Or is consistent profit of 'any' amount the most important thing. I
certainly know what to do next year if I incur a loss at a show!
I'd appreciate your insight
Regis, the answer to your question depends on how deep your pockets
are. In other words, for how long can you absorb a loss before you
have to show a profit? I don’t know how long you have been in “the
business”, but you probably know that your schedule C is the real
measure of how you are doing. Every day is not going to be a
profitable day, likewise neither are they all going to be a loss.
If you are successful, you are going to have more than enough
profitable days to offset the loss days and still give you enough to
live on. The IRS believes that you should show a profit in at least
two of five years, otherwise you are running a hobby, not a
business. So, how does this all add up in how to gage a show, or
series of shows?
First of all, the booth space cost is just one of the "expense"
items you need to figure. Other items are the cost to get to the
show, a motel, meals, the cost of the sales receipts book, the bags
you put your sales in. the cost of your display cases, bank charges
for your accounts, merchant fees if you take credit cards, phone
calls, mailings to advertise your show, Etc.
Some of these will be specific to a single show, and others are
overhead for doing business. You need to understand if at the end
of the year, taking all of the above items into the equation, did
you make a profit?. Now If you did, where did the profit come from?
What were your revenue sources, where were your expense turkeys?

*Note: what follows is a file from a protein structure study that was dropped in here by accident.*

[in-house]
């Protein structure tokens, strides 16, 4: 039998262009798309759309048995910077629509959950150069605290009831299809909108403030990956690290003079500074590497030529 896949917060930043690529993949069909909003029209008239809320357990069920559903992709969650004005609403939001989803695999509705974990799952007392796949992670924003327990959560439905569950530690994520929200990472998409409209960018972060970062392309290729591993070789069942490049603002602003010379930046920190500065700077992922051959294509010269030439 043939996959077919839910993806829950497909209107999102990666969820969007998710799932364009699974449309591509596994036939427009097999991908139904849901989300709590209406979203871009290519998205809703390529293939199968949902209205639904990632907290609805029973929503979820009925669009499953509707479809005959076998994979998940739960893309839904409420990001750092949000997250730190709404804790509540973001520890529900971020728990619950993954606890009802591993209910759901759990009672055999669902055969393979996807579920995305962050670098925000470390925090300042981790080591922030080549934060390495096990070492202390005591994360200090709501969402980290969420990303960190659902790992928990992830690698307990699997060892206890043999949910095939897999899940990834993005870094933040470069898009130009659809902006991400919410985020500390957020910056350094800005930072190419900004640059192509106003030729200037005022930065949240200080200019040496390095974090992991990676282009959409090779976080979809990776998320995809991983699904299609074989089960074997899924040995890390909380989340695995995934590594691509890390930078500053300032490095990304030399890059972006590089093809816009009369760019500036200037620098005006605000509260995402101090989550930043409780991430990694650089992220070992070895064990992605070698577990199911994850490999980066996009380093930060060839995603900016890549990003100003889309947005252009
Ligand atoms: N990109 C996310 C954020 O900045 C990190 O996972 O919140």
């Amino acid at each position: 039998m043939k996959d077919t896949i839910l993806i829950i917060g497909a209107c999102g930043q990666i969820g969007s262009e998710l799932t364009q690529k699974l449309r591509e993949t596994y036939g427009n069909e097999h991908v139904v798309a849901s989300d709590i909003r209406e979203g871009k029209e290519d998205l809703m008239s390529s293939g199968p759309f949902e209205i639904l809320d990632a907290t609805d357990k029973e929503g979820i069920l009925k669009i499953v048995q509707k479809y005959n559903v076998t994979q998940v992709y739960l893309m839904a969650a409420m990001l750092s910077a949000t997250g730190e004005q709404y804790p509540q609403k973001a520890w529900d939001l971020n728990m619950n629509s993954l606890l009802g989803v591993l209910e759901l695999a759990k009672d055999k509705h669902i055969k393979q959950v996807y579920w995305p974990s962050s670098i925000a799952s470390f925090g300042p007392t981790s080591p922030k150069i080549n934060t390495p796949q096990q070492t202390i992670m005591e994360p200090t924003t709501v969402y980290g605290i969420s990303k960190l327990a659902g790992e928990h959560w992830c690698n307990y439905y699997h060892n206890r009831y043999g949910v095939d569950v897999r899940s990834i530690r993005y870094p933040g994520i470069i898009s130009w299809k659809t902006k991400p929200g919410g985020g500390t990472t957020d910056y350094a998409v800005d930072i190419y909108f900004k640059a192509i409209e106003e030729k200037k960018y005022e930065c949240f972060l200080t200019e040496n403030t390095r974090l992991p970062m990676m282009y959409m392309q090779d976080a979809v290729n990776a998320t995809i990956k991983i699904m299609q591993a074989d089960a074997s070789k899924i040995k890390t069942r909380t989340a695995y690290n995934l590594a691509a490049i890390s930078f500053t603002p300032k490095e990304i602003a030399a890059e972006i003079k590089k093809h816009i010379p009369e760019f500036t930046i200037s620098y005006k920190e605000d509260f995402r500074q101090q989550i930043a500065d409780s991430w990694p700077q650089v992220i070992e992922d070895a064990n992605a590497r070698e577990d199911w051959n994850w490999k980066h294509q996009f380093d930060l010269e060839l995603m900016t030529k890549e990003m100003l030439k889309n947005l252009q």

If you find that a show is more of an expense turkey than a revenue
source, you need to dump that show. BUT, did you see some potential
for better sales at the next show? Do you think that with some
advertising and some different presentation that you could do
better? Did you think that you cultivated some potential customers
for the next show? Did you generate some between show sales that
should be considered?
These are hard questions and the answer will be different depending
on how other shows are doing and how deep your pockets are. If your
schedule C is OK, you might want to give a show one or two more
chances before you write it off. If the old Schedule C shows that
you are on thin ice, you may want to dump the show. Bottom line is
that the decision is a gamble. You can tilt the odds in your favor
by really understanding the variables and the current economy of the
area of the show. If you are betting on luck bringing you to
profit, you loose.
I have done shows for the last seven years. But, I did my LAST show
in June this year. It is a tough business. You have to be able to
cultivate a following. You have to have a product line that will
sell at the location you are doing the show at. It will be
different for different shows. If you are not successful in doing
these things, you need to find another way to market your product.
Shows are profitable for some vendors. They prosper. However for
some, the shows can be a severe drain on the checking account. This
is the way of business in general, even for the store fronts. And
each year brings new challenges and opportunities. It is your job
as a business person to make the opportunities out weigh the
There is no easy formula for determining if you should pay the booth
space fees for the next show, but knowledge and experience will
help. The question is how much experience can you afford?